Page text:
Craft brewers are also getting screwed over aluminum prices by U.S. rolling mills and smelters, Beer Institute report says


We all know that cans are not only hard to find these days, but they’re expensive when you find them. Why? Request. Cans are the preferred format for craft beer packaging but also for all other beverage brands, from sodas to energy drinks. Availablity. This whole Ball Corp debacle (just to start). Then there is the cost. The raw material cost for aluminum is understandably high, but the price of the product itself is skyrocketing because, well, all of those reasons we just mentioned with an added layer of politics for good measure. Here’s an example of the latter: Nearly four years since the Section 232 aluminum tariffs went into effect (catch them up here), the U.S. beverage industry alone has paid more than 1, $4 billion in tariffs on cans. But here’s the catch: It’s not just about foreign aluminum — it’s also the extra fees from US and Canadian metal traders.

This is according to a study conducted on behalf of the Beer Institute by HARBOR Aluminium, an independent authority on the aluminum industry. Excerpt from the press release:

Research conducted on behalf of the Beer Institute by HARBOR Aluminium, an independent authority on the aluminum industry and its markets, found that between the implementation of Section 232 aluminum tariffs on 23 March 2018 and on February 28, 2022, the U.S. beverage industry paid $1.416 billion in Section 232 tariffs on 7.1 million metric tons of aluminum. Of this amount, only $111 million (8%) went to the US Treasury. HARBOR Aluminum estimates that U.S. rolling mills, U.S. foundries and Canadian foundries received $1.305 billion (92%) of the total by charging end users — such as U.S. brewers — a tariff-ridden price, which the metal whether or not intended to be priced according to its content or origin.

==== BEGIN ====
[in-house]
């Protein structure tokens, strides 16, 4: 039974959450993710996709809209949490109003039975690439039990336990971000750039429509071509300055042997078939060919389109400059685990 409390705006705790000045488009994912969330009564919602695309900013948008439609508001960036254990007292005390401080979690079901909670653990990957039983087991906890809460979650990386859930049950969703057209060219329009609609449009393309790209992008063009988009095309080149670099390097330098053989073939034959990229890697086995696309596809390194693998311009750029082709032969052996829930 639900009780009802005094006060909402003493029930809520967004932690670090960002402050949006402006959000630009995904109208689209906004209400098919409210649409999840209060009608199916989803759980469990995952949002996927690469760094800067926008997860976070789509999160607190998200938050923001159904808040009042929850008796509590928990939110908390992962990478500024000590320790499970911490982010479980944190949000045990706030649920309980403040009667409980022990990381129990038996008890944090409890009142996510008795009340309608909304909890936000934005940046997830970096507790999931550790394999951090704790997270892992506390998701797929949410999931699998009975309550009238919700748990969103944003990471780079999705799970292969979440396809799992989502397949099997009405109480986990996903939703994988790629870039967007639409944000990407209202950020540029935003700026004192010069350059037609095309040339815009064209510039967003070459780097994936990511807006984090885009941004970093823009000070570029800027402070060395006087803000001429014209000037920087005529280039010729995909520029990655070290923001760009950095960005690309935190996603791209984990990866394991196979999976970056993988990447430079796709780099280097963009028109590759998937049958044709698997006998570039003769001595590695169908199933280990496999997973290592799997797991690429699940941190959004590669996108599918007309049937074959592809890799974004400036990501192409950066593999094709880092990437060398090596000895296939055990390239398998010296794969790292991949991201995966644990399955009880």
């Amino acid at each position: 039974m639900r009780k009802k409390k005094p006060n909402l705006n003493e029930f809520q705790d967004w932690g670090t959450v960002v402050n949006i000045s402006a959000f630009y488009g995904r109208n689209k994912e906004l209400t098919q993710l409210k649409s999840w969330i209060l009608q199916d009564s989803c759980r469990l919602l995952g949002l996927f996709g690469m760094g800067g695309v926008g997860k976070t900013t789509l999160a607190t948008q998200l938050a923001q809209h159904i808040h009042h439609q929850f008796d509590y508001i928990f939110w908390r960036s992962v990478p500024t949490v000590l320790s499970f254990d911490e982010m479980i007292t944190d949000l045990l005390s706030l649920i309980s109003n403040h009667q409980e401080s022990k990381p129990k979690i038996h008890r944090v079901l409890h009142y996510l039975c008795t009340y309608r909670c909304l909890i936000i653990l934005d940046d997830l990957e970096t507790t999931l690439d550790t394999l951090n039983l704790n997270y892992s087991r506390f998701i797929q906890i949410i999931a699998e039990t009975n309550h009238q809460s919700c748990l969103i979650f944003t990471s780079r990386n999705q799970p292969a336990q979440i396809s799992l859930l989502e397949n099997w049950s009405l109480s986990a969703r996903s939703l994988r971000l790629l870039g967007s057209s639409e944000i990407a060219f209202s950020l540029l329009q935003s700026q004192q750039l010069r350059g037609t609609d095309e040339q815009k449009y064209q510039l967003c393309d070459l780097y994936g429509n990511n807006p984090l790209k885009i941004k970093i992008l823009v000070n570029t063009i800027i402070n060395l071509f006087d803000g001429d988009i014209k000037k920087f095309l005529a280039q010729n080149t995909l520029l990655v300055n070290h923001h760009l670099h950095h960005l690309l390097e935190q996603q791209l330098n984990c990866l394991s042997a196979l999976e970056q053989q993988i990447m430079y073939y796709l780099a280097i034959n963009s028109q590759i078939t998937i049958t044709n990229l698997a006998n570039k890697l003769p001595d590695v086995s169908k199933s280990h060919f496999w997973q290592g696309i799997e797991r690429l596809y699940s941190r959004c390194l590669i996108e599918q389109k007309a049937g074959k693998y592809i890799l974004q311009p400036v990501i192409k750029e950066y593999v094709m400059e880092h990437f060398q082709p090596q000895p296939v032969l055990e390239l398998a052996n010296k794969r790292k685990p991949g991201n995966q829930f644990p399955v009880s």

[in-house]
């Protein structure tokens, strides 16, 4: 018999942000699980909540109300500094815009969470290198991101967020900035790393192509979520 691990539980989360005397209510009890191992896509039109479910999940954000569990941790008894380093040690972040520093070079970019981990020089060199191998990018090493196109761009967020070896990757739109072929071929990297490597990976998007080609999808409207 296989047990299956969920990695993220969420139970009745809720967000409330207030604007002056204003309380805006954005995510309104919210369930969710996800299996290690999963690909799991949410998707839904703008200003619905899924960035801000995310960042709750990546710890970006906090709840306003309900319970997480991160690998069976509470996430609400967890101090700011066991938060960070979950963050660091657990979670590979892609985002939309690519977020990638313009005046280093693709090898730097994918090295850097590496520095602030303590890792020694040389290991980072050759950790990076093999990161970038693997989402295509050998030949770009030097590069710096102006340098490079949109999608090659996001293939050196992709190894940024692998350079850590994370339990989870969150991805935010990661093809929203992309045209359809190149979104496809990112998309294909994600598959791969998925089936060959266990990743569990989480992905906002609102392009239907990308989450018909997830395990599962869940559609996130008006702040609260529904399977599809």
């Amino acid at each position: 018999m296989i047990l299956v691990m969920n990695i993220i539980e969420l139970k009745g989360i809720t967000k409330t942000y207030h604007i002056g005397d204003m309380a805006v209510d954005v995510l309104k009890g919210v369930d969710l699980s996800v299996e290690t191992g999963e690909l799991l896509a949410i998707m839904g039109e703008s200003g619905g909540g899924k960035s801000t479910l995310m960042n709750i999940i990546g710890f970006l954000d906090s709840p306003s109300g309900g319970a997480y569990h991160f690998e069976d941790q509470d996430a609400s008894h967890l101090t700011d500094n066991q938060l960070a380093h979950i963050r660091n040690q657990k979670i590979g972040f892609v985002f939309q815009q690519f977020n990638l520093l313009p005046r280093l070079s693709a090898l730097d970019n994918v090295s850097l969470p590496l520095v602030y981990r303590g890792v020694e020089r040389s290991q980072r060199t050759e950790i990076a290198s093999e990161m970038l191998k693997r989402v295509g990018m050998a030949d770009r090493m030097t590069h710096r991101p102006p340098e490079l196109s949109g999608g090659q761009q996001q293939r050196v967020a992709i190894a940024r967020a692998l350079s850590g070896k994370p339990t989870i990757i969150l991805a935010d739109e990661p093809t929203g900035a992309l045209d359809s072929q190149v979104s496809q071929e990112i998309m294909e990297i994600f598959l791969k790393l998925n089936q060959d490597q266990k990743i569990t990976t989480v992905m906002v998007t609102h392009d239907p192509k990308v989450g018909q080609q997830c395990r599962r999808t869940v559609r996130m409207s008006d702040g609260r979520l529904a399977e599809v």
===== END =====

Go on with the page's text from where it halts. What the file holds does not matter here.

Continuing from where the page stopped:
HARBOR Aluminum also estimated that in 2021 alone, the U.S. beverage industry paid $463 million in Section 232 tariffs. Of that $463 million, only $15 million (3% ) went to the US Treasury, while $448 million (97%) went to US rolling mills, US foundries and Canadian foundries.

Ouch. But hey, if that makes you feel better (it shouldn’t), U.S. primary production is up sharply in 2022. Based on Aluminum Association surveys (check it out here), the rate estimated annual primary aluminum production in the United States was 1,000.2 thousand metric tons ( kmt) in March 2022, an increase of 12.9% from the March 2021 annual rate of 885 .9 kmt. The first three months of 2022 saw equally impressive jumps in primary aluminum production (dig out that chart). Of course, the production of primary aluminum has dropped significantly over the last few years, even before the pandemic, considering the last 10 years it was over 2 million tons, and that of course has a lot to do with imported aluminum .

Yet that does not give American rolling mills, American foundries and Canadian foundries the right to inflate prices unnecessarily. From the perspective of liquor manufacturers, you might as well remove these tariffs – also from the perspective of craft beer consumers.

“With the cost of gasoline and groceries at record highs, American families and businesses are feeling the pressure of the high cost of living. This new research shows that aluminum tariffs continue to drive up prices for American consumers and businesses,” said Jim McGreevy, president and CEO of the Beer Institute. “The quickest way to mitigate these high prices for American businesses and families is to repeal the tariffs.”

One last fun fact. According to the same report: In 2020, brewers purchased more than 41 billion aluminum cans and bottles, making aluminum the largest input cost in American beer manufacturing.


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